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BRIAN HODDER: When it comes to providing transportation to people living with lower incomes, more than a Band-Aid solution is needed

Metrobus is back in operation today. From now until Feb. 7, rides will be free for all Metrobus and GoBus users as the City of St. John's encourages commuters to try the bus and to leave their cars at home during the continued cleanup from last weekend's major snowstorm. Glen Whiffen/The Telegram
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One thing I've learned over the years working with people who experience mental health and addiction issues is that isolation has a very negative impact on a person's efforts at recovery.

In order to be successful in recovery, people need to be able to access the various supports that exist in the community and find positive people to socialize with outside their home. One of the major barriers for people in recovery who also live on income support is transportation to the supports that exist within the community. After paying for housing, food and other basic needs, there is little or nothing left to pay for public transportation, meaning that one is limited to a small geographical area that can only be reached by walking. This limitation can be a huge physical and psychological barrier to someone who is motivated to be in recovery - and it's an easy one to overcome if the political will exists.

Last week, the government of Newfoundland and Labrador, in partnership with the city of St. John's, announced a pilot project that will go a long way towards overcoming this barrier. Starting in April and running for two full years, the government has allocated $2.1 million for a program that will provide bus passes to all income support clients in the metro St. John's area.

Previously, bus passes were only granted for clients who had at least eight medical appointments monthly, which required a letter of documentation from a doctor or medical specialist. This meant medical resources and valuable time was being used writing letters for these clients - time which would be better spent on meeting the medical needs of the person instead of creating a paper trail that needs to be updated periodically.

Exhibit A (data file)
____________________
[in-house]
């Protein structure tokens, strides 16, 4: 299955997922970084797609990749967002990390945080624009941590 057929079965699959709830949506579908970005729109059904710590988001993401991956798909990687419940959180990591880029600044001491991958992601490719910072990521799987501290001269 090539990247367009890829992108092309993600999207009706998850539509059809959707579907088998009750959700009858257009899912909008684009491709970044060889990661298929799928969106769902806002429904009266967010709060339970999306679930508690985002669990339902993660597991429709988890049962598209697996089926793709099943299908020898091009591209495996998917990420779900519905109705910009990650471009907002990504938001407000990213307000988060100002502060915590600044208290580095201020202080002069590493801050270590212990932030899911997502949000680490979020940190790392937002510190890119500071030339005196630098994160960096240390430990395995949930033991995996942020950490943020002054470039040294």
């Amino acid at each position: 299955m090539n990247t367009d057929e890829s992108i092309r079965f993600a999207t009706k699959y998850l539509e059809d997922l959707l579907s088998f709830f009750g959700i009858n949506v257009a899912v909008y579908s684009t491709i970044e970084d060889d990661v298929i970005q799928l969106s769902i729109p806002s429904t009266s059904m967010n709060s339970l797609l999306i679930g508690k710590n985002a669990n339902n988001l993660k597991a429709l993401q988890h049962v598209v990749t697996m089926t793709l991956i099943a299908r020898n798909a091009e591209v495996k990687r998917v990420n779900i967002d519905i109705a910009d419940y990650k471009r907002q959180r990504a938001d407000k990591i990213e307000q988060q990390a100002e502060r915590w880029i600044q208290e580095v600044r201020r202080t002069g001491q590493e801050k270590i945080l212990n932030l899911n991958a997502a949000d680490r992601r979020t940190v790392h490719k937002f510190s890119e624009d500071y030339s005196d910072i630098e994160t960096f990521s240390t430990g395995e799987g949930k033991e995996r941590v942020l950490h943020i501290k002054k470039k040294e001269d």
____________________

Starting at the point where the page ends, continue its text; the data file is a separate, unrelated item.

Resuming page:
While some people complain that in Newfoundland's present fiscal state, we can't afford to provide free transportation for people on income support, I would argue that such a program will be cost-effective in the long run and will eventually save money for the province. If the barrier of transportation is removed, people would be able to easily access community support groups, which should help decrease mental health crises that can lead to costly hospitalizations.

Additionally, people recovering from addictions can make it to appointments with counselors and attend AA/NA meetings when needed, decreasing the risk of relapse and the potential for increased criminal activity, which often accompanies supporting an active addiction.

Having access to stable transportation also allows participants to access education and employment opportunities, which can provide a bridge out of income support and into meaningful work, thus contributing to the tax base funding government programs.

Monetary concerns aside, we must start looking at transportation as a basic right of all citizens in order to fully participate in our society, regardless of one's income level. With more and more of our population now living in urban centers, we need more people to use public transportation if we are to meet our commitments to reduce our carbon footprint. People who learn to use the bus system to get around are more likely to continue using it in the future. It makes no sense for us to develop community programs to help people to climb out of poverty, maintain good physical and mental health and socialize with their peers if we don't also supply the means for them to physically get to where these programs are offered.

It's time we start to think differently about how we deal with social issues that impact our communities. We have been too reactive in our approach and rely too much on strategies to deal with problems once they have arisen, often with a Band-Aid treatment that just covers the immediate pain but does little to address the underlying problem. Free public transportation is a proactive measure likely to help prevent many problems before they require a Band-Aid, which is a much healthier and productive approach for everyone involved.


Brian Hodder is an LGBTQ2 activist and works in the field of mental health and addictions. He can be reached at bdhodder@hotmail.com.

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